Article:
In Afghanistan, the United States has arrested and extradited four other Afghan kingpins in the last five years: Haji Bashir Noorzai, Haji Juma Khan, Haji Bachgo, and Haji Baaz Mohammad. They are in American prisons, either convicted of drug smuggling or awaiting trial. But none of them had the charisma and ability to crush opposition like the men who were recently assassinated.
Deaths related to drugs in Afghanistan haven’t reached the tens of thousands as they have in Mexico. One reason could be the tribal links that powerbrokers like Karzai’s brother invoked to preserve a level of stability. With all four gone, that stability is threatened and it’s likely that insurgents, more malicious militia commanders and neighboring drug mafias from Pakistan and Uzbekistan will gain ground.
America’s Role in Afghanistan’s Drug Trade
Fighting drug dealers is a relatively new priority for the United States. Though the U.S. has appropriated more than $4.5 billion for counternarcotics programs in Afghanistan since 2002, measurable success in the war on drugs is elusive as security has been a top priority since the beginning of the war.
In 2009, the Obama administration began a new plan of attacking the narcotics-corruption-insurgency nexus. The policy shift came after the United States could no longer ignore exuberant profits that Taliban and al Qaeda-linked militants reaped from the Afghan opium trade – moderate estimates put this in the tens of millions of U.S. dollars.
So the United States began selectively busting drug dealers both directly, by targeting high profile traffickers and traders, and indirectly with the help of foreign troops who fight drug dealing insurgents and also provide alternatives to poppy farming.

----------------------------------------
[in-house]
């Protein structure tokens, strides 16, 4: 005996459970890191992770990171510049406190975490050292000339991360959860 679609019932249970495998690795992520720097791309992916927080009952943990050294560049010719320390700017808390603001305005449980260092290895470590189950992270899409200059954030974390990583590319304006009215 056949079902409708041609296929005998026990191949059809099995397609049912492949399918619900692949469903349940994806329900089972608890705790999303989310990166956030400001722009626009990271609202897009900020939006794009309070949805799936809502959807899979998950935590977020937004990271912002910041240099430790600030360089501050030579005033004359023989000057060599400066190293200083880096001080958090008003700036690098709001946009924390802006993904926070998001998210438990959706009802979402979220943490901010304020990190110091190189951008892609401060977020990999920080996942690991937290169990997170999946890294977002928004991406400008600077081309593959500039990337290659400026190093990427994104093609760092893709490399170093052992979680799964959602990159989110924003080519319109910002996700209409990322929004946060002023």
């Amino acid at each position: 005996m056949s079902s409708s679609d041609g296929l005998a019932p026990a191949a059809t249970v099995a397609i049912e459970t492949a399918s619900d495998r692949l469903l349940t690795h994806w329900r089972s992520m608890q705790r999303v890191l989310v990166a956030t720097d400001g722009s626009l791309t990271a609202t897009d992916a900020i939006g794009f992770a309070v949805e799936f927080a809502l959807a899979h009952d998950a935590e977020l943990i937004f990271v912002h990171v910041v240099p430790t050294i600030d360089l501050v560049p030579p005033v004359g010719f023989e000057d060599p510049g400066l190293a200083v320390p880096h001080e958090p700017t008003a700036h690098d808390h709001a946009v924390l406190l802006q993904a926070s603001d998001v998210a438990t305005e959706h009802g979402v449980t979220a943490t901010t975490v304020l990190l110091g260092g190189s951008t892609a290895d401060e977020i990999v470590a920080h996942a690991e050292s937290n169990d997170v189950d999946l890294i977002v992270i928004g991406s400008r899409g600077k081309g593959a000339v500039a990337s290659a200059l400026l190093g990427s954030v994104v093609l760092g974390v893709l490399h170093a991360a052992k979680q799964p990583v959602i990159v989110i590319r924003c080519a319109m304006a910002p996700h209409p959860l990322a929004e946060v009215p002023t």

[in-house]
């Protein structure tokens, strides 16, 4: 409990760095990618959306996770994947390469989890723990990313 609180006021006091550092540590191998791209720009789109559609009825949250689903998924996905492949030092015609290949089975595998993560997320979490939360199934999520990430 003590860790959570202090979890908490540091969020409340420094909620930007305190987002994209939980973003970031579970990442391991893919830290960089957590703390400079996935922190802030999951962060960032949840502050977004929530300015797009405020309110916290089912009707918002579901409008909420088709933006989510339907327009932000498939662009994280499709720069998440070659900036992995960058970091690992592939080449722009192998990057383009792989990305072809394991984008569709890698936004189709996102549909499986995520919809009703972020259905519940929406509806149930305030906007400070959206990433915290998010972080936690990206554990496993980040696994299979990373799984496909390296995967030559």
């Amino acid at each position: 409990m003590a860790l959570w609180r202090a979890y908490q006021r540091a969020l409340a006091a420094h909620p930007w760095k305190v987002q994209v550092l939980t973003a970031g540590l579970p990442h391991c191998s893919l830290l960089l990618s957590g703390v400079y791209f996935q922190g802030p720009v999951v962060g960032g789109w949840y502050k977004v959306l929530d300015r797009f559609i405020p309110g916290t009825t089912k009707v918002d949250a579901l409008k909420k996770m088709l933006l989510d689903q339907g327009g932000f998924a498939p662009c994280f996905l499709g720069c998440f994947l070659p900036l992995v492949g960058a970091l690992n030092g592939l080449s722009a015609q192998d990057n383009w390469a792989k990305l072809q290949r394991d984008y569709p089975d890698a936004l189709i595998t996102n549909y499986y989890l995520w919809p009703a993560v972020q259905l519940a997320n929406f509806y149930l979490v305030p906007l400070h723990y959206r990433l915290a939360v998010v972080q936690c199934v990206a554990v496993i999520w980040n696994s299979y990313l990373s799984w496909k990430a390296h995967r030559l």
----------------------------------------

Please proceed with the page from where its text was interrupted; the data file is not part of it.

The Future of the Narco-Economy
Now that these four men are gone, the Taliban and rival criminal syndicates have a chance to consolidate the drug rings that operate in their turfs. But there’s also the problem of the government itself.
Hampered by corruption, Karzai’s government is a significant obstacle to long-term counter-narcotics policies. His protection of drug dealers in the government -- he pardoned five of them in April 2009 because one of the men was related to his campaign manager – has prolonged his tenure, but with the new power vacuum, he is losing ground in the drug war.
It remains unlikely that the Afghan government’s counter-narcotics efforts will be robust enough to create the conditions needed to wane rural farming communities off of the narco-economy. And inconsistencies in United States and Afghan resolve to seriously address the ongoing narcotics conundrum has also led to regional tensions with both the Russian Federation and Iran, both of whom suffer tremendously from Afghan-origin narcotics.
As a result, international and domestic efforts to stabilize the country will continue to be plagued, and strains in relations with bordering states could set the stage for what can become another Mexico.
Fariba Nawa is an Afghan-American freelance journalist and author of the upcoming book Opium Nation: Child Brides, Drug Lords and One Woman’s Journey Home to Afghanistan.
Matthew DuPée is a counter-narcotics and security specialist at the Naval Postgraduate School in Monterey, California.